A moment in history: Sept. 6, 1906

A moment in history: Sept. 6, 1906

· The Pulse

On this day in 1906, plans were underway for Edmonton's first public telephone building.

Edmonton got into the telephone game early. The area's first phone line was installed in 1885 between Fort Edmonton and St. Albert by Alex Taylor (the same businessman who co-founded Edmonton's first newspaper five years prior.)

Back in a time when phones were mainly for talking into and had wires attached to them, they needed an exchange to work properly. The exchange would be where the actual connection between different lines would happen and could generally handle all the telephone subscribers for a small, specific area.

For the first couple of decades, the exchange for Taylor's tiny telephone company bounced around to different locations near downtown Edmonton. At various times, Edmonton's telephone exchange resided in a jewellery store, the post office, and other buildings. By 1904, the telephone system was straining under the weight of 500 subscribers.

Seeing the advantages that a good telephone service would have to the booming city, Edmonton purchased Taylor's business in 1905. It was renamed the Edmonton District Telephone Company, and work started on a new, purpose-built home for the wandering exchange.

When the Municipal Telephone Building was finished in 1908 on 100 Street and 102 Avenue, it was likely the most advanced telephone exchange in the country. Edmonton decided to spring for an automated exchange, whereas most other cities in Canada would continue using manual systems for another decade or so. The new, expanded system could have somewhere around 2,000 subscribers.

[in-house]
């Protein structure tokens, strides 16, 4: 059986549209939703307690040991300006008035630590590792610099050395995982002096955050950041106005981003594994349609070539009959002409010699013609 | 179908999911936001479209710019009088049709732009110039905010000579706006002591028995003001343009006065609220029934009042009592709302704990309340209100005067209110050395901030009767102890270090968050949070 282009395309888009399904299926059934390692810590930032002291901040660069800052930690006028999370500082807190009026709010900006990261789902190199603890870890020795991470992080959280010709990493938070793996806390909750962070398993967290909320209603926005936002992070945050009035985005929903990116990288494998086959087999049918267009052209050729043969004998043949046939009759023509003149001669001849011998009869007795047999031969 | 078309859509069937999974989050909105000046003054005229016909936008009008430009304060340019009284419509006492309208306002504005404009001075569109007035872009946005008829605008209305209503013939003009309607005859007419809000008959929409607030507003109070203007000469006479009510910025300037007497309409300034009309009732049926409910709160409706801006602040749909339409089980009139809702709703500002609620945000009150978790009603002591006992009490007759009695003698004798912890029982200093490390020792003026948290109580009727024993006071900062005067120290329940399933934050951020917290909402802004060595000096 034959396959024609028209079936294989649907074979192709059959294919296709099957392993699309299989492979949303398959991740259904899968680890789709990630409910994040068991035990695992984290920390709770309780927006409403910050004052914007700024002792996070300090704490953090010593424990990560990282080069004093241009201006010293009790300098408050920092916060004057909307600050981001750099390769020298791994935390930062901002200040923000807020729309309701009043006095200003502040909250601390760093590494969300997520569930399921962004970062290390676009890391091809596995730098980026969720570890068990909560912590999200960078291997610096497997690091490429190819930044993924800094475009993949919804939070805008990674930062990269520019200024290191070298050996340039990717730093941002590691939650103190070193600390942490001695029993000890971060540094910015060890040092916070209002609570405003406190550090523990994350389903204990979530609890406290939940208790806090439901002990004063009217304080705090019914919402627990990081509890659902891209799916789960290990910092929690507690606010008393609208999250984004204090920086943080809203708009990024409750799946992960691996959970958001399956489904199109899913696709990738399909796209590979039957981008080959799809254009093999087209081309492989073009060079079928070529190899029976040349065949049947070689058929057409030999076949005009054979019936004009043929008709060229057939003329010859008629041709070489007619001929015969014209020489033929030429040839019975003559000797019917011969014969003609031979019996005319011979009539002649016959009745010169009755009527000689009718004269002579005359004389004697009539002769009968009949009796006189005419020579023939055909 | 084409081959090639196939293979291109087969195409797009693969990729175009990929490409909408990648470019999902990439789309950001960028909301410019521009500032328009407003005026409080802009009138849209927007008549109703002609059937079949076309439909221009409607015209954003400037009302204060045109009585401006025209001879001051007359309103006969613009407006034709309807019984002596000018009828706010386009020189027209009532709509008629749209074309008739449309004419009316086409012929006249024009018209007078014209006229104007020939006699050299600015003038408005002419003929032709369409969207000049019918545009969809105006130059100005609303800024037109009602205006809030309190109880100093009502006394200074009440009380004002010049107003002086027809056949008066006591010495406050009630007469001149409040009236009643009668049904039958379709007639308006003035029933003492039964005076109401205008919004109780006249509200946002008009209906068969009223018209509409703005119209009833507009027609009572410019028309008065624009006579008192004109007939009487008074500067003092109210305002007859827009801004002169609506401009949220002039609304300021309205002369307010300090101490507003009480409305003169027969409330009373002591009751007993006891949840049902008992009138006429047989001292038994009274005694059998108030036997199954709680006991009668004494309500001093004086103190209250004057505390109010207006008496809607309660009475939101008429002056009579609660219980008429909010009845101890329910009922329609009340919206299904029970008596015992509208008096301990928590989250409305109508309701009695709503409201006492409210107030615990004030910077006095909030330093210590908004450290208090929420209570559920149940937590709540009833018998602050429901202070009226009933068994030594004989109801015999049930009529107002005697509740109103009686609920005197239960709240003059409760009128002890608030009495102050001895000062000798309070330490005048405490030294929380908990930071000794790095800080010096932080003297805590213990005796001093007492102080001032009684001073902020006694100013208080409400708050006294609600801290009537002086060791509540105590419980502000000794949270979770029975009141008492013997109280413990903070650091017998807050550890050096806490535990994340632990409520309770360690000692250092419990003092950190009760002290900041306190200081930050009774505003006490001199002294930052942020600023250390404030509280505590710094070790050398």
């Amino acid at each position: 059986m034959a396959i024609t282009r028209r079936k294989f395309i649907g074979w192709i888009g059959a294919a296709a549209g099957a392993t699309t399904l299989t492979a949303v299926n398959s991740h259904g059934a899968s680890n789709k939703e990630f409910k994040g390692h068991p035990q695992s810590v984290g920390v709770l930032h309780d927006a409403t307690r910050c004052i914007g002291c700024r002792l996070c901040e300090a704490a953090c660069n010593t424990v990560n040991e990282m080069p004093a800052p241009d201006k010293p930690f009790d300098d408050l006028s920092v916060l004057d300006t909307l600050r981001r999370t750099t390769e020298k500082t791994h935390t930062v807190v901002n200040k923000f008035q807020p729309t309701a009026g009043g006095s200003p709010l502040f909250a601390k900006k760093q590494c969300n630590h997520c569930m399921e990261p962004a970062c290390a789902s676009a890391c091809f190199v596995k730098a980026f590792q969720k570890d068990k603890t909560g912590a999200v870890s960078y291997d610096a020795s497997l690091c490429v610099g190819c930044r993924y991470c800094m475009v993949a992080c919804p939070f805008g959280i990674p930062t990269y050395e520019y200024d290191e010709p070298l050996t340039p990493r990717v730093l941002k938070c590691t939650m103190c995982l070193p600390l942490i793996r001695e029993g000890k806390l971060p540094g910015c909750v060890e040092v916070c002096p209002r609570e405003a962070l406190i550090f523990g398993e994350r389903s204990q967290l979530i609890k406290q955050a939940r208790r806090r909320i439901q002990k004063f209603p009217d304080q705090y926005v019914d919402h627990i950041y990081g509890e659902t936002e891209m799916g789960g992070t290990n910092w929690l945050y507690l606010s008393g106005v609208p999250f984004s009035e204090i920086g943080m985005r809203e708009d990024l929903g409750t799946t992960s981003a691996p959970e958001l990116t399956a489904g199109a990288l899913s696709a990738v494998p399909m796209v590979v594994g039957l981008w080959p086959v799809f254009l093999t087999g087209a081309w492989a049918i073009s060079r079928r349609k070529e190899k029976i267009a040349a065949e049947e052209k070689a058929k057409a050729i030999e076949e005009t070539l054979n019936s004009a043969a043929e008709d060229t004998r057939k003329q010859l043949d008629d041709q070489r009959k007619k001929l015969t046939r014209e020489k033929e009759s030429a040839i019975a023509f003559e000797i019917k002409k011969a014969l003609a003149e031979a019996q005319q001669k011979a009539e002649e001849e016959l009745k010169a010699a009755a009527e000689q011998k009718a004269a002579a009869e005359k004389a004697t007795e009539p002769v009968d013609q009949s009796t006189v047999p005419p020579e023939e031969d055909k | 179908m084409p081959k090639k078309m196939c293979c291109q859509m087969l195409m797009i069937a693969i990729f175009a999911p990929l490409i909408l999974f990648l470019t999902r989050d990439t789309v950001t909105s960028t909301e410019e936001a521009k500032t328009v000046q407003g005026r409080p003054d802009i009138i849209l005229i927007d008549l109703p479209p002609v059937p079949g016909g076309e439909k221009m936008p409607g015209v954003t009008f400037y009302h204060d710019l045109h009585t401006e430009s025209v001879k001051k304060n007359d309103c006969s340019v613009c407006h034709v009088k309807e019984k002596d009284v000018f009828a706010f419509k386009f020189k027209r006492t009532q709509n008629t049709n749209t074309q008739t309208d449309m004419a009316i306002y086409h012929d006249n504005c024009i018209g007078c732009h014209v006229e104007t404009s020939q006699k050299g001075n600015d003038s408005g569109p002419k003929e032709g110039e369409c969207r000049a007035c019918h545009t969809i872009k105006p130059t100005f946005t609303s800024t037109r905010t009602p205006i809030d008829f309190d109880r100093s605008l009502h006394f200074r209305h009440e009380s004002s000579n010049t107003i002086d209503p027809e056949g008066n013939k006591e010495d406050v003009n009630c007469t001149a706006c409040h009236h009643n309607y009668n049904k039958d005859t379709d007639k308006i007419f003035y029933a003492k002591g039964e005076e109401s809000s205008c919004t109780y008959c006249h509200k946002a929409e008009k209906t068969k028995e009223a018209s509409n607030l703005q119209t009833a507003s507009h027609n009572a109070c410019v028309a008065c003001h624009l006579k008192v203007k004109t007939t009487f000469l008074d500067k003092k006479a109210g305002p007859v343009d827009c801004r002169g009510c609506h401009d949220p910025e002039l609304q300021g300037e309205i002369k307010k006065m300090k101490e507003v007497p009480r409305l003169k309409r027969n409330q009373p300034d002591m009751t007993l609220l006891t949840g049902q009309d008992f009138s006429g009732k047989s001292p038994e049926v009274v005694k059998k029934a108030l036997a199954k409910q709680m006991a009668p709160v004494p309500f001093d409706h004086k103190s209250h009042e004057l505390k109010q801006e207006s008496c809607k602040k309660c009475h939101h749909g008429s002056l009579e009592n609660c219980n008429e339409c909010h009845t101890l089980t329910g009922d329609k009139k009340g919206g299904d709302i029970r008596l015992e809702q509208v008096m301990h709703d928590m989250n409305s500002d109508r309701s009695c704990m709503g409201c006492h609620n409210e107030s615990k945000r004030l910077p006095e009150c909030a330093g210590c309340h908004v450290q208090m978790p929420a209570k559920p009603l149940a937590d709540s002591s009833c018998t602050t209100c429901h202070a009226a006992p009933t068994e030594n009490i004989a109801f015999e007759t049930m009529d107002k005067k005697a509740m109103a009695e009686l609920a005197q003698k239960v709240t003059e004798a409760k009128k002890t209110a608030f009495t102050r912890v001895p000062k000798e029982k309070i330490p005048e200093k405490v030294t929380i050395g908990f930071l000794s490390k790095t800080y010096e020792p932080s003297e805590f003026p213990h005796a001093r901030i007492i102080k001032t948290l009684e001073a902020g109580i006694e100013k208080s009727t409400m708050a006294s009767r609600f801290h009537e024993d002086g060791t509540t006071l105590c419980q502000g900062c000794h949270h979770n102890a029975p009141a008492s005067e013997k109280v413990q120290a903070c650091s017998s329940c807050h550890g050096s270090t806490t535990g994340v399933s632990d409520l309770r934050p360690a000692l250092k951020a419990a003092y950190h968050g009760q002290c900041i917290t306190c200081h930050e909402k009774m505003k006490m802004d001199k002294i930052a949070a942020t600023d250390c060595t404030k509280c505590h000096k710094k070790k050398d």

That expansion would last only a few years. The city was growing — both in size and prosperity — and telephone service was a sought-after luxury. The North Edmonton Exchange and Oliver Exchange were both built in 1912 to accommodate the soaring demand.

By 1919, there was around one telephone for every five people living in Edmonton, outgrowing the original Municipal Telephone Building. The equipment was moved to a new facility next door, and the original building became Labor Hall, the headquarters for the city's trade union council. In 1945, both Labor Hall and the newer telephone building were demolished to make room for the new, expanded Churchill Exchange on the corner of 100 Street and 102 Avenue.

Phones have only become more a part of people's lives in 2023, although there isn't the same need for huge buildings to house bulky, heavy exchange systems. Still, many of Edmonton's old exchange buildings survive — Churchill Exchange now houses a bank, the Oliver Exchange is a community-commercial space, and the Northern Edmonton Exchange was converted into a research lab by the Glenrose Rehabilitation Hospital. And as it was back in 1908, Edmonton remains a place for innovations in communications, such as a NAIT project that is looking to address connectivity gaps in rural prairie communities.

This is based on a clipping found on Vintage Edmonton, a daily look at Edmonton's history from armchair archivist @revRecluse — follow @VintageEdmonton for daily ephemera.